The Opioid Solution and HIV: From the Frying Pan Into the Fire
By Dave R.
February 1, 2013
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This article is Part One of a two-part piece. Read Part Two, "Opioid Dependency: What's It Got to Do With HIV?."
"Pain is experienced by people and families not by nerve endings." -- Dame Cicely Saunders
A nightmare for some and a godsend for others, some people become addicted to opioids because opioids have become their recreational drug of choice, while others become addicted because their pain symptoms are so severe that they have no choice. Either way, a problem has arisen which threatens social stability in whole communities, especially in North America, and makes authorities unsure which way to turn.
You may see this as a "far from my bed" phenomenon but as I will explain later, many people living with HIV find themselves involved with opioids before they know it and have to live with the consequences of this sort of treatment simply because there is no better way of treating their pain.
First some statistics to highlight the scale of the problem:
Shocked yet? Actually these statistics were assembled before the current explosion in opioid addiction and abuse that has recently begun to hit the headlines across the western world. The figures, five years later in 2012, will be far higher; and the number of deaths and serious health problems resulting from both opioid prescription and the black market will now be alarmingly high. It's a problem that is almost unrecognised in its expanse, and a social time bomb that we still seem unwilling to acknowledge.
Still, why should this be relevant to people living with HIV? The answer is that many people with HIV are also chronic pain patients, something that is often overlooked when reading about the negative aspects of being positive.
According to The Well Project, many people with the virus have to manage chronic pain symptoms for the following reasons:
According to pain.com, in 2005, 8% of HIV individuals were on long-term opioids (especially Oxycodone and Tramadol) for severe pain, which was more than double the non-HIV population. However, the good news is that the explosion in opioid use since then has not been paralleled in the HIV population. This is possibly because opioids are prescribed for valid reasons to HIV patients and there is less incidence of recreational opioid use which has worsened the problem in the general population.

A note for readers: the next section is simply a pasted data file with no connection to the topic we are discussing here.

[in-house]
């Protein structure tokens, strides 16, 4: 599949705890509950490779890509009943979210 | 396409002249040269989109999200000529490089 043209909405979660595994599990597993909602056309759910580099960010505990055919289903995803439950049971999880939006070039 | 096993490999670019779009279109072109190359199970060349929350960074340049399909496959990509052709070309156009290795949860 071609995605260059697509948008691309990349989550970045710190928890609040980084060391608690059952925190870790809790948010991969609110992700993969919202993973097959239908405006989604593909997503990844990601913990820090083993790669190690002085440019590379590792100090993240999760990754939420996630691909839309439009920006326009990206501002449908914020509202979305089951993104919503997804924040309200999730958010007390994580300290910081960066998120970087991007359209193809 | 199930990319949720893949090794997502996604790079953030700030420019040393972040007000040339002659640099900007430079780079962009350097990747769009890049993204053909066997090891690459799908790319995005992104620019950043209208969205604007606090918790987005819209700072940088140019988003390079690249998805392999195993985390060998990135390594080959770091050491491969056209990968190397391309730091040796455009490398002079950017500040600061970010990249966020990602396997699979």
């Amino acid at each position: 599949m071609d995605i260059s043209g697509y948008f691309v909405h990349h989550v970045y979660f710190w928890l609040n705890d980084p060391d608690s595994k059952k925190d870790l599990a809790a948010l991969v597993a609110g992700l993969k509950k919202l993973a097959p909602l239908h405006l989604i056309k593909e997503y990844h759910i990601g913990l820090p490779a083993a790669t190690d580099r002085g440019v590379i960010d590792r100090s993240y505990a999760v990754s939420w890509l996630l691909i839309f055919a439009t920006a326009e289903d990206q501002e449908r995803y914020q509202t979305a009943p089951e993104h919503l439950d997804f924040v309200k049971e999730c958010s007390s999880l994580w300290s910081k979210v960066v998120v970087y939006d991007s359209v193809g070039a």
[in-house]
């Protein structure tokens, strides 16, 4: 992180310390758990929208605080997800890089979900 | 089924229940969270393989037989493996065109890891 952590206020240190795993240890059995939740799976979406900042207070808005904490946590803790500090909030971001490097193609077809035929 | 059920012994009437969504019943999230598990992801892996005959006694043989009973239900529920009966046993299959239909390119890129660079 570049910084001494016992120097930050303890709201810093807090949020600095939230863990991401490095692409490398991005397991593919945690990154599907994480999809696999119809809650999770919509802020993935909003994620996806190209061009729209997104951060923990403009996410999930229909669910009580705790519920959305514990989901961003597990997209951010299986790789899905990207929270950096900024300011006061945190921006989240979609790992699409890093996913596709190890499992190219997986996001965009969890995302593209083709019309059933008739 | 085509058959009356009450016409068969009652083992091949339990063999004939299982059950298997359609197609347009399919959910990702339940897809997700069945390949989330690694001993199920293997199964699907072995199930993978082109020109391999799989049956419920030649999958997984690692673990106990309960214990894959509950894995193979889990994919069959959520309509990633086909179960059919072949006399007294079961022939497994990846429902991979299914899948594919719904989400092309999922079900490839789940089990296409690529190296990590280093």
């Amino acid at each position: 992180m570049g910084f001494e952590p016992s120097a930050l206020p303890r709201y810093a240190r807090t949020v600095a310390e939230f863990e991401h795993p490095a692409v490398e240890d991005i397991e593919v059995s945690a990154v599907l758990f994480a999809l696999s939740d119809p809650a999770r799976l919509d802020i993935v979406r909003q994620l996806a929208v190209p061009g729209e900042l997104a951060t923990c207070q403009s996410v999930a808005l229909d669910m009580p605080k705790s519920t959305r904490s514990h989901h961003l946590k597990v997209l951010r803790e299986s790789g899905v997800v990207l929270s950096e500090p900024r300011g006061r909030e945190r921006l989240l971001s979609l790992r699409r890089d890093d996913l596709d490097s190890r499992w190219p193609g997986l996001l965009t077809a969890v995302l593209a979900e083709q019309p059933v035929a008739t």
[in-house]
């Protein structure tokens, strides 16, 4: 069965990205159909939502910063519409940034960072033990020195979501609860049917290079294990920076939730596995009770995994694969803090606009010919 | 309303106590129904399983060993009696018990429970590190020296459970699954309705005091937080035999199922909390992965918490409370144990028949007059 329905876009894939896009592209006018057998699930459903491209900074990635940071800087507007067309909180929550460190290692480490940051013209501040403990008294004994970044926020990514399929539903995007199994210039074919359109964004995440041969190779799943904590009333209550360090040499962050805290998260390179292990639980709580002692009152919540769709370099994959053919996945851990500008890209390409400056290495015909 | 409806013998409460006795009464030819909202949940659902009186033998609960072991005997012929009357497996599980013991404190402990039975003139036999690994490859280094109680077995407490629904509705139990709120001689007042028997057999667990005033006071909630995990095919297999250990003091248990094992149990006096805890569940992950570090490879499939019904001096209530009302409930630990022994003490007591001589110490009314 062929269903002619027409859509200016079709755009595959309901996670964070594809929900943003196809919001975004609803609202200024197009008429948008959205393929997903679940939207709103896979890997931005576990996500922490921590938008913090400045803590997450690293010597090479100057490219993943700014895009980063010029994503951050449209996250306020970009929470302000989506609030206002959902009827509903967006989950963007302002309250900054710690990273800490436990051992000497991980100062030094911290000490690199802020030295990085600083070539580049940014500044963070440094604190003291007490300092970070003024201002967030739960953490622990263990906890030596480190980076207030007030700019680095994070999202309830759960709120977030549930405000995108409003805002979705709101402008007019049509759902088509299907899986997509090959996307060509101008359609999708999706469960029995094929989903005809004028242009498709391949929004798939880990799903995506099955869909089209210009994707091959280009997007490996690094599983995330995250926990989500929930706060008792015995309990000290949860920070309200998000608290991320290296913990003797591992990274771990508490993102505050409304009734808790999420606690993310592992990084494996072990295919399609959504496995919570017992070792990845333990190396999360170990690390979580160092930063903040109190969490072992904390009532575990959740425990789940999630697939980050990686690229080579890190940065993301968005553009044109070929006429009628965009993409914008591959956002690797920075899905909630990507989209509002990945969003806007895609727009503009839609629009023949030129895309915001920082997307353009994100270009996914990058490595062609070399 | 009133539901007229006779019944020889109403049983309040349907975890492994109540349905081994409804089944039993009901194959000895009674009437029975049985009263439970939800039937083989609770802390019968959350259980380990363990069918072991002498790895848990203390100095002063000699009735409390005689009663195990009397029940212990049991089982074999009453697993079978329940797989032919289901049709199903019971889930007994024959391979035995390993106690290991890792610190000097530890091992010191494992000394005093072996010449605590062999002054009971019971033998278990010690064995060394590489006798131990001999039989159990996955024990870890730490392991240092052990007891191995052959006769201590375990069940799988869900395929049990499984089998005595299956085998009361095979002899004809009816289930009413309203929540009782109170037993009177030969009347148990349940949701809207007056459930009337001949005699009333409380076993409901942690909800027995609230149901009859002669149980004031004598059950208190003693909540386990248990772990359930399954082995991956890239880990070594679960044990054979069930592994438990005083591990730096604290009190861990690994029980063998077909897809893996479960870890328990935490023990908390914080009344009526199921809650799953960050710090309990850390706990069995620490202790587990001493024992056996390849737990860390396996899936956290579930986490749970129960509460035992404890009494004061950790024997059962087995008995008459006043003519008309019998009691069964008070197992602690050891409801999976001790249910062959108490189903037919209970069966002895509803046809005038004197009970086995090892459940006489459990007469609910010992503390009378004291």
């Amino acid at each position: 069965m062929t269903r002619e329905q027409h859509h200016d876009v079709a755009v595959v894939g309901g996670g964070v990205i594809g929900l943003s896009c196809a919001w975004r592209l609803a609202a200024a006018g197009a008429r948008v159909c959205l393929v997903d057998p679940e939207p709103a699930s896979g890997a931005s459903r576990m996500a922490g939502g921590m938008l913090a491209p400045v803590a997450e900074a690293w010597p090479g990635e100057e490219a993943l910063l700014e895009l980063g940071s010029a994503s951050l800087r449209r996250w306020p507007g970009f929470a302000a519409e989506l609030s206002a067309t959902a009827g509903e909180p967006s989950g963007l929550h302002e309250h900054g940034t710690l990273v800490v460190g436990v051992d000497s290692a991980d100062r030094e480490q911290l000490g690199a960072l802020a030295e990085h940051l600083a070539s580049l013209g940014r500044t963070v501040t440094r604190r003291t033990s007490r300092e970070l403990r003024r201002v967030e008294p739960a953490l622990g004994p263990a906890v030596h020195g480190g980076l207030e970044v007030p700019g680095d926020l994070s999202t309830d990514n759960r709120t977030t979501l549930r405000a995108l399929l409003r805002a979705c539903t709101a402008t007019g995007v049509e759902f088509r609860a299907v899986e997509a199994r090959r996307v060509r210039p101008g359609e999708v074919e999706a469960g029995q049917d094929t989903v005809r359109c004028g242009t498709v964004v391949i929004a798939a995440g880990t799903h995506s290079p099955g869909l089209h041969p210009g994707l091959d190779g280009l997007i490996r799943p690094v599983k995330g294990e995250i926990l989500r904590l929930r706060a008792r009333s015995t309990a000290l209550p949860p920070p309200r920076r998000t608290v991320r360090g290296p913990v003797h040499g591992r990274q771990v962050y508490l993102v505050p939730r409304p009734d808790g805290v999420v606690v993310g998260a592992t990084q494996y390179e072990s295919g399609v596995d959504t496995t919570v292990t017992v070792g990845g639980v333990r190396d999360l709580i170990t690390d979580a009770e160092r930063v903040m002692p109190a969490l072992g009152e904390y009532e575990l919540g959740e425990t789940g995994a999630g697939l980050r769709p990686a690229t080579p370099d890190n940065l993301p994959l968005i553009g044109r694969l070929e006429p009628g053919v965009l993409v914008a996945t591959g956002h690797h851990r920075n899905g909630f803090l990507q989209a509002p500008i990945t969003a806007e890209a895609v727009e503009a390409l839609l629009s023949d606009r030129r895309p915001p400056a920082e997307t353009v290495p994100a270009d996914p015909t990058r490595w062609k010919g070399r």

Before everybody writes in to say that they're fine and have never had a problem with the virus or the medication, please be reassured that you are some of the lucky ones. Of course only a certain percentage of people living with HIV will suffer chronic pain in one form or another but a significant proportion of those will eventually have no option but to start taking opioids as the only painkillers that will help. It's not a choice; some pain is so severe that it just doesn't react to over-the-counter medications, or medications meant for other diseases. Opioids, if used properly, are a very effective solution. The problem is that they are not always used properly, as the statistics above clearly show.
Recreational use of opioids could also be said to be the result of psychological 'pain': fulfilling a need to escape from the harsh edges in life (it could also be simply the well-known search for a kick that has got out of hand). However, recreational drug use and the reasons for its popularity are really subjects for other articles. What we need to know to arm both ourselves and people we know with knowledge, is that it gets out of hand when people don't realise how quickly and easily they can become seriously addicted.
So, with the facts out of the way, it's perhaps useful to illustrate the problem by giving some examples of what opioid abuse and the authorities attempts to crack down on it have been doing to people.
HIV, Neuropathy and More: Avoiding Becoming a Nervous Wreck
English but living since 1986 in Amsterdam, the Netherlands. HIV+ since 2004 and a neuropathy patient since 2007. I've seen quite a bit, done quite a bit and bought quite a few t-shirts if you know what I mean; but all that baggage makes me what I am today: a better person I believe, despite it all.
Arriving on TheBody.com, originally, was the end result of getting neuropathy as a side effect of the medication, or the virus, or both. I found it such a vague disease and discovered very little information that wasn't commercially tinged, or scientifically impenetrable, so I decided to create a daily Blog and a website where practical information, hints, tips and experiences for patients could be gathered together in one place.
However, I was also given the chance to write about other aspects of living with HIV and have now contributed more articles about those than about neuropathy. That said, neuropathy remains my 'core subject' although one which unfortunately dominates both my life and that of many other HIV-positive people.
I'm not a doctor or qualified medical expert, just someone with neuropathy and HIV who has spent the last few years researching the illness and trying to create information sources for people who want to know more.
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